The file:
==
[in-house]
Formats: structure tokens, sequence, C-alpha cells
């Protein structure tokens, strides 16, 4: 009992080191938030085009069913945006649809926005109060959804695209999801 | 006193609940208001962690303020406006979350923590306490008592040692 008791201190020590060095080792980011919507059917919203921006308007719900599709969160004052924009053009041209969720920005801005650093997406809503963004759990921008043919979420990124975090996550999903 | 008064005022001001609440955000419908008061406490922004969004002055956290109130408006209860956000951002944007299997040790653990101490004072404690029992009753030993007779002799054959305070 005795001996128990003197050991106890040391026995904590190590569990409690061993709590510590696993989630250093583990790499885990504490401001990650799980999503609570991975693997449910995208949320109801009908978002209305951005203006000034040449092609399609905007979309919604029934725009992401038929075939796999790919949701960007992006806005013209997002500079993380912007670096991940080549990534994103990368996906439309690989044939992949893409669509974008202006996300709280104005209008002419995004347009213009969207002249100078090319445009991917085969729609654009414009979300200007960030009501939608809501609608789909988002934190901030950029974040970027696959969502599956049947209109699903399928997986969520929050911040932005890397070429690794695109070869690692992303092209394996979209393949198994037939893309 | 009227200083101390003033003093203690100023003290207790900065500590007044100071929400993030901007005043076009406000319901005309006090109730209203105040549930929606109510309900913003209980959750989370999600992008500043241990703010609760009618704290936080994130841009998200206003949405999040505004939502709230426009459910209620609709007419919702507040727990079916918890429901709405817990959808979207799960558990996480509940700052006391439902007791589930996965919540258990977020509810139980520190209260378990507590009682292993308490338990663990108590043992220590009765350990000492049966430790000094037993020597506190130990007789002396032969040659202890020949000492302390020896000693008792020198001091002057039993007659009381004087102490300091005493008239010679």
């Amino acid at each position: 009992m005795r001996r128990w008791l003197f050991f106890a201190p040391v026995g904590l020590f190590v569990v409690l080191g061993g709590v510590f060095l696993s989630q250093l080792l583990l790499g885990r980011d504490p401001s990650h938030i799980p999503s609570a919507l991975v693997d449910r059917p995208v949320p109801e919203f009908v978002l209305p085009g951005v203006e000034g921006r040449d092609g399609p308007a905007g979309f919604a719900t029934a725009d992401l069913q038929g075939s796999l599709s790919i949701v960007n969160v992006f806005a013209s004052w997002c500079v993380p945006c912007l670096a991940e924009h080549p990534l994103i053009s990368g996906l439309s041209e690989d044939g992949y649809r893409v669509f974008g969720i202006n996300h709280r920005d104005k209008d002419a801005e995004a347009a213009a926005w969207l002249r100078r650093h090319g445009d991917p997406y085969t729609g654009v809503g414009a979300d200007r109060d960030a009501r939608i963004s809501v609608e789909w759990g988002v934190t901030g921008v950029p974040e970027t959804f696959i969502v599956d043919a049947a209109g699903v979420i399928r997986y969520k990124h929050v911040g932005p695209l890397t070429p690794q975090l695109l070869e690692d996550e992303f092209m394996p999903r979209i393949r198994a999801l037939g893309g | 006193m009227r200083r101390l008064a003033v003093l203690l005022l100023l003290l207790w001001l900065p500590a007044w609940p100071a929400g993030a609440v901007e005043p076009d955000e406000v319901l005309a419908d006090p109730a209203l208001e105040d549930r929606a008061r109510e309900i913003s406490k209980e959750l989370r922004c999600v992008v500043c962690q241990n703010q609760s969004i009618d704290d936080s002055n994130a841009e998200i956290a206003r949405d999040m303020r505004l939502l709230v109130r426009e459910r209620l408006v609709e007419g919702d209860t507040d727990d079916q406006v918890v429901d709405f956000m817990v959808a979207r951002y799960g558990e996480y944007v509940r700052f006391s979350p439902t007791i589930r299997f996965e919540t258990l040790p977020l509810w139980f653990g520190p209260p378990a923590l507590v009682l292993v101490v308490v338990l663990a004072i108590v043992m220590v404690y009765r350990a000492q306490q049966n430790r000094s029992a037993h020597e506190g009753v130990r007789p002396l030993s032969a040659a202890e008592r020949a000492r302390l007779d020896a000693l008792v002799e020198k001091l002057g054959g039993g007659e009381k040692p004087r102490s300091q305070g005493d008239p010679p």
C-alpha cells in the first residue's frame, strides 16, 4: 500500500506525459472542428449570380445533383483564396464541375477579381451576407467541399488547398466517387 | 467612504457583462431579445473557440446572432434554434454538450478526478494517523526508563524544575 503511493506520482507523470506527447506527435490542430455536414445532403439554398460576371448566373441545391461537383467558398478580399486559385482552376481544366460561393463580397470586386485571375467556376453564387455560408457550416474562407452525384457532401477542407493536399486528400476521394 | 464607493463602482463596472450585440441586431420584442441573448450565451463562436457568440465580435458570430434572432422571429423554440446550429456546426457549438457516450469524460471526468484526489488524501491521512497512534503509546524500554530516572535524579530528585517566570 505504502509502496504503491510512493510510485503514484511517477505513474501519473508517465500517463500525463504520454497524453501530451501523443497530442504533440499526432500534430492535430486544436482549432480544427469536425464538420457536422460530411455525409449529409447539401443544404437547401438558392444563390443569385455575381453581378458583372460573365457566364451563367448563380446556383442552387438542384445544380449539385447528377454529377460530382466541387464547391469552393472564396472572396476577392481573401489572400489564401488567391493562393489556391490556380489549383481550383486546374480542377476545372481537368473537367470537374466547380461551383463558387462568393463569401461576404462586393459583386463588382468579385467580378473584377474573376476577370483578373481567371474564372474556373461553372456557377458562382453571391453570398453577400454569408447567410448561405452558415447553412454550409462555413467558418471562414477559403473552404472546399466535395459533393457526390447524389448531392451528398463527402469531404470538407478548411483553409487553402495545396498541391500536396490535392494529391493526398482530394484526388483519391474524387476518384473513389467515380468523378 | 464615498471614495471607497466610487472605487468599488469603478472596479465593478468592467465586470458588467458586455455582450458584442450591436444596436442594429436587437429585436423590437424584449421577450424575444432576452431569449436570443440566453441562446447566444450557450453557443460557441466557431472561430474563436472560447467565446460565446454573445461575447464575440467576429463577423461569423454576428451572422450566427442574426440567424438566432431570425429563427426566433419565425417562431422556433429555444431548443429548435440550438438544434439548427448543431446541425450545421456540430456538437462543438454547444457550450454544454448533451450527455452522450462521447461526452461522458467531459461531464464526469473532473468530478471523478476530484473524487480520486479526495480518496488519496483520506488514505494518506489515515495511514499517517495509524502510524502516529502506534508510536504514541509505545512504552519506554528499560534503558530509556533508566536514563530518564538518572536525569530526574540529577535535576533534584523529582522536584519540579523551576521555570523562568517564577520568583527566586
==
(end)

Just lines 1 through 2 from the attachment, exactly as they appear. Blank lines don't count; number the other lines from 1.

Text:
[in-house]
Formats: structure tokens, sequence, C-alpha cells